Court Finds Daycare Was Not Responsible for Criminal Acts of Employees

Recently, a state appellate court issued a written opinion in a personal injury case brought by the family of an infant who was beaten to death by a nanny. The case was filed against the nanny, as well as the daycare centers that previously employed the nanny. The court was tasked with determining whether the daycare centers that previously employed the nanny could be held liable for the nanny’s criminal conduct.

Legal News GavelThe case is important to Maryland personal injury victims, including victims of nursing home abuse and neglect, since it illustrates the outer limits of the liability of a facility – whether daycare or nursing home – for former employees.

The Facts of the Case

The plaintiffs found a nanny on a child-care website to watch their infant son. The plaintiffs ran a background check on the nanny, and after finding that there had been no reports, they hired the nanny. About a month after the nanny started watching the plaintiff’s son, they discovered that she had beaten the young boy badly. He later died from the injuries he sustained.

The plaintiffs filed a personal injury lawsuit against the nanny, as well as two daycare facilities that had previously employed the nanny. The plaintiffs argued that the facilities had reason to know that the nanny had abused other children but failed to report the abuse. As it turns out, there was evidence that the nanny had been reported at both facilities for being rough with children, but management determined that the claims were not substantiated and did not pass the reports on to law enforcement or the state’s child abuse registry.

The trial court dismissed the daycare facilities from the lawsuit, finding that while they did owe the plaintiffs and their son a duty of care, the duty was not violated by the facilities. The court explained that any potential negligence on the facilities’ part was too tenuously related to the ultimate harm suffered by the plaintiffs’ son. The trial proceeded against the nanny, and a verdict in excess of $5 million was awarded to the plaintiffs. The plaintiffs, however, appealed the court’s decision to dismiss the daycare facilities.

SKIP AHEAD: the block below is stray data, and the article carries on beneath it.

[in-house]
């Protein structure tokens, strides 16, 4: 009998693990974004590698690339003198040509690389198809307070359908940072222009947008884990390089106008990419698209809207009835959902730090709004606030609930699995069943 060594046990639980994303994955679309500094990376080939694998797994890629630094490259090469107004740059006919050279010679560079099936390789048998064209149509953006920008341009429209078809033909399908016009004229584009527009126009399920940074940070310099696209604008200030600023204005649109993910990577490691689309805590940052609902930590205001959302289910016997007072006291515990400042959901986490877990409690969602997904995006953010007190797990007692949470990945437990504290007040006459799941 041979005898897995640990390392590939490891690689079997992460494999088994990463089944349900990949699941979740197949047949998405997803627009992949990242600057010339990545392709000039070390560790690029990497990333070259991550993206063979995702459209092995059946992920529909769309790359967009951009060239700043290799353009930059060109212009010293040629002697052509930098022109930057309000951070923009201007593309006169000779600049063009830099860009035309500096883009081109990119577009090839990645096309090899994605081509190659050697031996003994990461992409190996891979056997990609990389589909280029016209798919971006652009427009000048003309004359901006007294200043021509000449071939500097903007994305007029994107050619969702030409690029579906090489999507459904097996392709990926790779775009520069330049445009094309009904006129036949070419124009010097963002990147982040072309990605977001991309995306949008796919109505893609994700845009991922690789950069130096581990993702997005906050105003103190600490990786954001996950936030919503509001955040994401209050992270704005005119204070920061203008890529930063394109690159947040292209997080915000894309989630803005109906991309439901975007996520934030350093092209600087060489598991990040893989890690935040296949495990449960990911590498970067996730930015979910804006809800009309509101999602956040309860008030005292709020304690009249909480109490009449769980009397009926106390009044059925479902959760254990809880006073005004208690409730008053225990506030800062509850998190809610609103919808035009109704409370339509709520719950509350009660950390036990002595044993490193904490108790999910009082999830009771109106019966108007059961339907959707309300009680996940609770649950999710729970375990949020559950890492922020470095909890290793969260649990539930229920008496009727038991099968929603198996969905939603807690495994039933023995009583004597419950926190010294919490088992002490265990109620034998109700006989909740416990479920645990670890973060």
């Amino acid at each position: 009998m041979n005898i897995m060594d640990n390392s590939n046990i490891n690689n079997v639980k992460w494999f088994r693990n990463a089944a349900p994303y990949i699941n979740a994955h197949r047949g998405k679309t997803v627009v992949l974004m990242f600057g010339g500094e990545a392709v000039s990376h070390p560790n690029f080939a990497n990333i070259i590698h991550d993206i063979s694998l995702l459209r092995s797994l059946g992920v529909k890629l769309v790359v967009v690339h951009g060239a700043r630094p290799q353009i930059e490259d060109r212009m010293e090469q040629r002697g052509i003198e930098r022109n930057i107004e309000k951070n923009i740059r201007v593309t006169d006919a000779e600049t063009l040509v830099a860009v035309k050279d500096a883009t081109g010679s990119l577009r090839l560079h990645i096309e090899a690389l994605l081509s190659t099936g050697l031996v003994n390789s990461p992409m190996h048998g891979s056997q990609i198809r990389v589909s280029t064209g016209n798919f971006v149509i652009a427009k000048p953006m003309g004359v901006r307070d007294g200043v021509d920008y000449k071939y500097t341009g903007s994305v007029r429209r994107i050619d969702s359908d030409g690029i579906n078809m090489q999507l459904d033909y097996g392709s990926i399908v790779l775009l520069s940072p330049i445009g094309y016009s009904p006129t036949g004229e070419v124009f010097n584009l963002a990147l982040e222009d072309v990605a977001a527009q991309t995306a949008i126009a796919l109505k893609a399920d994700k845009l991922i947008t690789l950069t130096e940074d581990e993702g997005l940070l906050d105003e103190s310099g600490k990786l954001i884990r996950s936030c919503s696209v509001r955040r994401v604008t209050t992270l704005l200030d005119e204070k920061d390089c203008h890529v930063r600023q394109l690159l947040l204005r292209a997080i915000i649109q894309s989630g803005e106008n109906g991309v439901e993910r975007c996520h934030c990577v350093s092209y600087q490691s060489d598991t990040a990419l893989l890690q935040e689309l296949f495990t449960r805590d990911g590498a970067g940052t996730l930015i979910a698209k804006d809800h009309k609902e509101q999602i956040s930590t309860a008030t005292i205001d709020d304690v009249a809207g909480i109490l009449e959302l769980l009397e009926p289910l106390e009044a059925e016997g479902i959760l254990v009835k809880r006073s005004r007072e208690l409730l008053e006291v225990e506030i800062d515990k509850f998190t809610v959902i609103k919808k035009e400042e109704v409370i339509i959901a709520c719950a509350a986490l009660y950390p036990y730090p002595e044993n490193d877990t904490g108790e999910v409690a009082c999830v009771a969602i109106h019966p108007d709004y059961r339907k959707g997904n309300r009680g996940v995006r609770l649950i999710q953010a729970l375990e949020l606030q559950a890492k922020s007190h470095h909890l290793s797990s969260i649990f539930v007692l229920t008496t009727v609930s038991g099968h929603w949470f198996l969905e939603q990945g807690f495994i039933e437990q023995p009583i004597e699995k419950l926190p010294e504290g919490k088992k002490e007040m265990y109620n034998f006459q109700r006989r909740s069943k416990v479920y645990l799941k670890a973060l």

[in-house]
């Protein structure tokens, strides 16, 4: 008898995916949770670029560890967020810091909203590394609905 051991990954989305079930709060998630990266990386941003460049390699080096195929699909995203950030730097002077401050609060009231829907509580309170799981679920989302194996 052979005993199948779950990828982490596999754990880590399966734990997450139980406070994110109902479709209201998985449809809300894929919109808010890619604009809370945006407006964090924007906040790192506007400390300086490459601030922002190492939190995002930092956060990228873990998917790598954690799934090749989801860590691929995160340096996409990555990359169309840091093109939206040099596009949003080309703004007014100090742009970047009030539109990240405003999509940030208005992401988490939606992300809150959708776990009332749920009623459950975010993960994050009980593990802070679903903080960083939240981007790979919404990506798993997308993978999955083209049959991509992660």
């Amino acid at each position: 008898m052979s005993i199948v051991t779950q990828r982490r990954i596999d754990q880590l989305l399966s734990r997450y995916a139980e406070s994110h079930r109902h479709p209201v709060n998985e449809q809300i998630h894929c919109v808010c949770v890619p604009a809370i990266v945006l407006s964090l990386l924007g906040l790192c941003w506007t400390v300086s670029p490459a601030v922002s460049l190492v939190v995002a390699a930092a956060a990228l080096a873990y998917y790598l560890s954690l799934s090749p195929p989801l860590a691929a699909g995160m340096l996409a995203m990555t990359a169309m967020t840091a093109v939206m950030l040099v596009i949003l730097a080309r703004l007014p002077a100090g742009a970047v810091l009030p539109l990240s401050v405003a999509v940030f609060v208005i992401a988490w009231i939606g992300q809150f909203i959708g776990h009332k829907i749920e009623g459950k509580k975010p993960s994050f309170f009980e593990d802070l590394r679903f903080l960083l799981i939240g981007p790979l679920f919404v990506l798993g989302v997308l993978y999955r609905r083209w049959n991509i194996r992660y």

The Court’s Decision

The court determined that the lower court was proper to dismiss the case against the daycare facilities. The court explained that a duty can arise, but in order to find such a duty, there must be either evidence that the facility contributed to the harm or that a special relationship existed between the facilities and the plaintiffs. Here, the court held that neither of these situations applied to the case at hand. The court noted that nothing the facilities did increased the risk of injury to the plaintiffs’ son. Similarly, the plaintiffs did not have a relationship at all with the daycare facility. Thus, the court affirmed the dismissal of the case against the care facilities.

Is Your Loved One at Risk?

If you have a loved one in a Maryland nursing home, or a child in a Maryland daycare facility, and you believe that they may not be receiving the care they deserve, you should reach out to a dedicated personal injury attorney to discuss your options. It may be that you are entitled to monetary compensation for the lapses in care your loved one experienced. To learn more, call 410-654-3600 to schedule a free consultation with an attorney to discuss your case.

More Blog Posts:

Video Evidence Is Catching More Abusive Caretakers in the Act, Maryland Nursing Home Lawyer Blog, published March 23, 2018.

Court Refuses to Enforce Arbitration Agreement in Recent Nursing Home Case, Maryland Nursing Home Lawyer Blog, published April 6, 2018.

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